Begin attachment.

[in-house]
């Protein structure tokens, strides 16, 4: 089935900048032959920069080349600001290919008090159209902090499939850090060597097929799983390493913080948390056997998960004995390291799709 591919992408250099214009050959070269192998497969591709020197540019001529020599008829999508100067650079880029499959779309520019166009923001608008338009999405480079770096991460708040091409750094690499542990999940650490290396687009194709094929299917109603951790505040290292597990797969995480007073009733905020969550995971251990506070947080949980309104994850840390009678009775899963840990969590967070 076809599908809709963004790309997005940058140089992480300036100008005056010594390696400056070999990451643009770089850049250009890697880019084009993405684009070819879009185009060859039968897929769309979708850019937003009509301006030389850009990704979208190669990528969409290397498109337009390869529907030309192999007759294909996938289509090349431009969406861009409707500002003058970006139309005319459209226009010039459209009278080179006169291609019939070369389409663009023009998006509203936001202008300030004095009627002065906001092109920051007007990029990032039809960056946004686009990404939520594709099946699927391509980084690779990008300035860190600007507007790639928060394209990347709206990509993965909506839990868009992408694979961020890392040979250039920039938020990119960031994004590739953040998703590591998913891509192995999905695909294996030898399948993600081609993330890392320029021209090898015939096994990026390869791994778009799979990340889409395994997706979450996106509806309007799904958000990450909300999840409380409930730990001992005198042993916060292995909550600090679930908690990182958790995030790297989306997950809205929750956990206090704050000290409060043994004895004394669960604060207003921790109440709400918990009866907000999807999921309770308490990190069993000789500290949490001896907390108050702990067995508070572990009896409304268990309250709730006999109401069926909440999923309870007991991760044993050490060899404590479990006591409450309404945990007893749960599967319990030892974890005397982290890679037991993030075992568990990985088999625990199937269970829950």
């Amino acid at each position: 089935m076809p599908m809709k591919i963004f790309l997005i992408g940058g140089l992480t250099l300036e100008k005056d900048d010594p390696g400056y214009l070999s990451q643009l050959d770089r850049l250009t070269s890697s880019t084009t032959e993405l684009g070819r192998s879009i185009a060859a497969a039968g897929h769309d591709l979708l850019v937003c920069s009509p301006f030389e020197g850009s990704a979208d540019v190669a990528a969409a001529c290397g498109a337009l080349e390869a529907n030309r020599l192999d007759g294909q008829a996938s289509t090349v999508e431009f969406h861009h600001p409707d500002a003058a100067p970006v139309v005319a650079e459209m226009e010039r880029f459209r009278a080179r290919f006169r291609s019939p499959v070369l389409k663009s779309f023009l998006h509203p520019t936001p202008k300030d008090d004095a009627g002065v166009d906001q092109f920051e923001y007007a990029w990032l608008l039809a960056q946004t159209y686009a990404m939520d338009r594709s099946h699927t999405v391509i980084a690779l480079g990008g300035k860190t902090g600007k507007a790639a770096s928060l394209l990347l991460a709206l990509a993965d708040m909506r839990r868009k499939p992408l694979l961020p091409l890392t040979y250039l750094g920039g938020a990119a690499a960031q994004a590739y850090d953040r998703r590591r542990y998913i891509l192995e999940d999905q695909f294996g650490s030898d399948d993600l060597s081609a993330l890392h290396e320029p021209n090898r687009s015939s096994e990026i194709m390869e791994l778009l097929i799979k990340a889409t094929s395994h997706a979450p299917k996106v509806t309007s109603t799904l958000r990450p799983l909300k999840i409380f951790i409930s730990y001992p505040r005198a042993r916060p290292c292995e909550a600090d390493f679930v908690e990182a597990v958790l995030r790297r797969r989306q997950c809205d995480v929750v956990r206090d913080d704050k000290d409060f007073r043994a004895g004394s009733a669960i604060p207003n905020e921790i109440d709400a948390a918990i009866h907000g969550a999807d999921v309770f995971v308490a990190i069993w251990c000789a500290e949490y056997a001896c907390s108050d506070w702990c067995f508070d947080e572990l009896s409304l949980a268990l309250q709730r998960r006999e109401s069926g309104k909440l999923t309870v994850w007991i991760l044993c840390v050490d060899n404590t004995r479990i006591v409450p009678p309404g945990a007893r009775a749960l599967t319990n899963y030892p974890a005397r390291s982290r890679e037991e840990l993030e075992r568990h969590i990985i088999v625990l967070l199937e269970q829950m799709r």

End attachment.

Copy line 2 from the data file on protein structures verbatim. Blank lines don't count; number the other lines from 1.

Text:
């Protein structure tokens, strides 16, 4: 089935900048032959920069080349600001290919008090159209902090499939850090060597097929799983390493913080948390056997998960004995390291799709 591919992408250099214009050959070269192998497969591709020197540019001529020599008829999508100067650079880029499959779309520019166009923001608008338009999405480079770096991460708040091409750094690499542990999940650490290396687009194709094929299917109603951790505040290292597990797969995480007073009733905020969550995971251990506070947080949980309104994850840390009678009775899963840990969590967070 076809599908809709963004790309997005940058140089992480300036100008005056010594390696400056070999990451643009770089850049250009890697880019084009993405684009070819879009185009060859039968897929769309979708850019937003009509301006030389850009990704979208190669990528969409290397498109337009390869529907030309192999007759294909996938289509090349431009969406861009409707500002003058970006139309005319459209226009010039459209009278080179006169291609019939070369389409663009023009998006509203936001202008300030004095009627002065906001092109920051007007990029990032039809960056946004686009990404939520594709099946699927391509980084690779990008300035860190600007507007790639928060394209990347709206990509993965909506839990868009992408694979961020890392040979250039920039938020990119960031994004590739953040998703590591998913891509192995999905695909294996030898399948993600081609993330890392320029021209090898015939096994990026390869791994778009799979990340889409395994997706979450996106509806309007799904958000990450909300999840409380409930730990001992005198042993916060292995909550600090679930908690990182958790995030790297989306997950809205929750956990206090704050000290409060043994004895004394669960604060207003921790109440709400918990009866907000999807999921309770308490990190069993000789500290949490001896907390108050702990067995508070572990009896409304268990309250709730006999109401069926909440999923309870007991991760044993050490060899404590479990006591409450309404945990007893749960599967319990030892974890005397982290890679037991993030075992568990990985088999625990199937269970829950």